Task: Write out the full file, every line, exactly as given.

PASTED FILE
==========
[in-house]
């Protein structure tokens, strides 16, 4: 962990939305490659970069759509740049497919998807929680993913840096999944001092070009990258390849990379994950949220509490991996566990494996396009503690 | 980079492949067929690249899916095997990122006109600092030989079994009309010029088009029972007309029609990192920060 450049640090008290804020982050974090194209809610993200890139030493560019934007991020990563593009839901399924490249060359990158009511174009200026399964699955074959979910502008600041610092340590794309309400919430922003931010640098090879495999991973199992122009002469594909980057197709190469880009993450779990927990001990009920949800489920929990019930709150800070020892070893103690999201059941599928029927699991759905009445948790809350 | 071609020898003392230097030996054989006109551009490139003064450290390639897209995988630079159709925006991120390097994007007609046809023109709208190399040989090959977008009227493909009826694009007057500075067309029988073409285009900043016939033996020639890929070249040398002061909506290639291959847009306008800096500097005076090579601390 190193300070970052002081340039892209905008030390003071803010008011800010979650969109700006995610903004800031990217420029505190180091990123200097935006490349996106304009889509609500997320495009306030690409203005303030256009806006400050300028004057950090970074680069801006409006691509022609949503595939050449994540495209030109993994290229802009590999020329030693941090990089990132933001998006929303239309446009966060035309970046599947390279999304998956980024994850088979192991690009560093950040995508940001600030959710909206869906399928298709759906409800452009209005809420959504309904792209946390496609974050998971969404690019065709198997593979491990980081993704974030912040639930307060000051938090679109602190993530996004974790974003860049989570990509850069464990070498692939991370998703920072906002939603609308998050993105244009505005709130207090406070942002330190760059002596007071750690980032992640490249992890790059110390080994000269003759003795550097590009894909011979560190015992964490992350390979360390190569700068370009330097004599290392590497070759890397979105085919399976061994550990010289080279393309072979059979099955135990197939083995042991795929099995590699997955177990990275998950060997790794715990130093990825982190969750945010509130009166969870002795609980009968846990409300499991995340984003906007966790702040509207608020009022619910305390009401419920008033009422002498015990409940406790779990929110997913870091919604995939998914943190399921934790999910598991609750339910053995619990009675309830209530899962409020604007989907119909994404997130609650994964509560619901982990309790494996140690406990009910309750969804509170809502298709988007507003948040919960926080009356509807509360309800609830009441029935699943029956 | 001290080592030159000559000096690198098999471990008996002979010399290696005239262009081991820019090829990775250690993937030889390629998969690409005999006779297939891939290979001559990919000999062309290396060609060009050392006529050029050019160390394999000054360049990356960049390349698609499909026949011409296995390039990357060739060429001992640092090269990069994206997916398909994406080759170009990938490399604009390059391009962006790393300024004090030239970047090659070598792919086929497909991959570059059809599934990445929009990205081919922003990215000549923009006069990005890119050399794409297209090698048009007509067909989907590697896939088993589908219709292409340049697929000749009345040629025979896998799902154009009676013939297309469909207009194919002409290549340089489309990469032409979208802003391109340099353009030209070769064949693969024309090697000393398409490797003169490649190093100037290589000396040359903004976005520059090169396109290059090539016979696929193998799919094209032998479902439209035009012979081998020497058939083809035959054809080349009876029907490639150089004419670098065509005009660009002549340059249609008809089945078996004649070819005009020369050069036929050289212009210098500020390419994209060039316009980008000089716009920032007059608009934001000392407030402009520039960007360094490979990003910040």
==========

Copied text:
[in-house]
């Protein structure tokens, strides 16, 4: 962990939305490659970069759509740049497919998807929680993913840096999944001092070009990258390849990379994950949220509490991996566990494996396009503690 | 980079492949067929690249899916095997990122006109600092030989079994009309010029088009029972007309029609990192920060 450049640090008290804020982050974090194209809610993200890139030493560019934007991020990563593009839901399924490249060359990158009511174009200026399964699955074959979910502008600041610092340590794309309400919430922003931010640098090879495999991973199992122009002469594909980057197709190469880009993450779990927990001990009920949800489920929990019930709150800070020892070893103690999201059941599928029927699991759905009445948790809350 | 071609020898003392230097030996054989006109551009490139003064450290390639897209995988630079159709925006991120390097994007007609046809023109709208190399040989090959977008009227493909009826694009007057500075067309029988073409285009900043016939033996020639890929070249040398002061909506290639291959847009306008800096500097005076090579601390 190193300070970052002081340039892209905008030390003071803010008011800010979650969109700006995610903004800031990217420029505190180091990123200097935006490349996106304009889509609500997320495009306030690409203005303030256009806006400050300028004057950090970074680069801006409006691509022609949503595939050449994540495209030109993994290229802009590999020329030693941090990089990132933001998006929303239309446009966060035309970046599947390279999304998956980024994850088979192991690009560093950040995508940001600030959710909206869906399928298709759906409800452009209005809420959504309904792209946390496609974050998971969404690019065709198997593979491990980081993704974030912040639930307060000051938090679109602190993530996004974790974003860049989570990509850069464990070498692939991370998703920072906002939603609308998050993105244009505005709130207090406070942002330190760059002596007071750690980032992640490249992890790059110390080994000269003759003795550097590009894909011979560190015992964490992350390979360390190569700068370009330097004599290392590497070759890397979105085919399976061994550990010289080279393309072979059979099955135990197939083995042991795929099995590699997955177990990275998950060997790794715990130093990825982190969750945010509130009166969870002795609980009968846990409300499991995340984003906007966790702040509207608020009022619910305390009401419920008033009422002498015990409940406790779990929110997913870091919604995939998914943190399921934790999910598991609750339910053995619990009675309830209530899962409020604007989907119909994404997130609650994964509560619901982990309790494996140690406990009910309750969804509170809502298709988007507003948040919960926080009356509807509360309800609830009441029935699943029956 | 001290080592030159000559000096690198098999471990008996002979010399290696005239262009081991820019090829990775250690993937030889390629998969690409005999006779297939891939290979001559990919000999062309290396060609060009050392006529050029050019160390394999000054360049990356960049390349698609499909026949011409296995390039990357060739060429001992640092090269990069994206997916398909994406080759170009990938490399604009390059391009962006790393300024004090030239970047090659070598792919086929497909991959570059059809599934990445929009990205081919922003990215000549923009006069990005890119050399794409297209090698048009007509067909989907590697896939088993589908219709292409340049697929000749009345040629025979896998799902154009009676013939297309469909207009194919002409290549340089489309990469032409979208802003391109340099353009030209070769064949693969024309090697000393398409490797003169490649190093100037290589000396040359903004976005520059090169396109290059090539016979696929193998799919094209032998479902439209035009012979081998020497058939083809035959054809080349009876029907490639150089004419670098065509005009660009002549340059249609008809089945078996004649070819005009020369050069036929050289212009210098500020390419994209060039316009980008000089716009920032007059608009934001000392407030402009520039960007360094490979990003910040």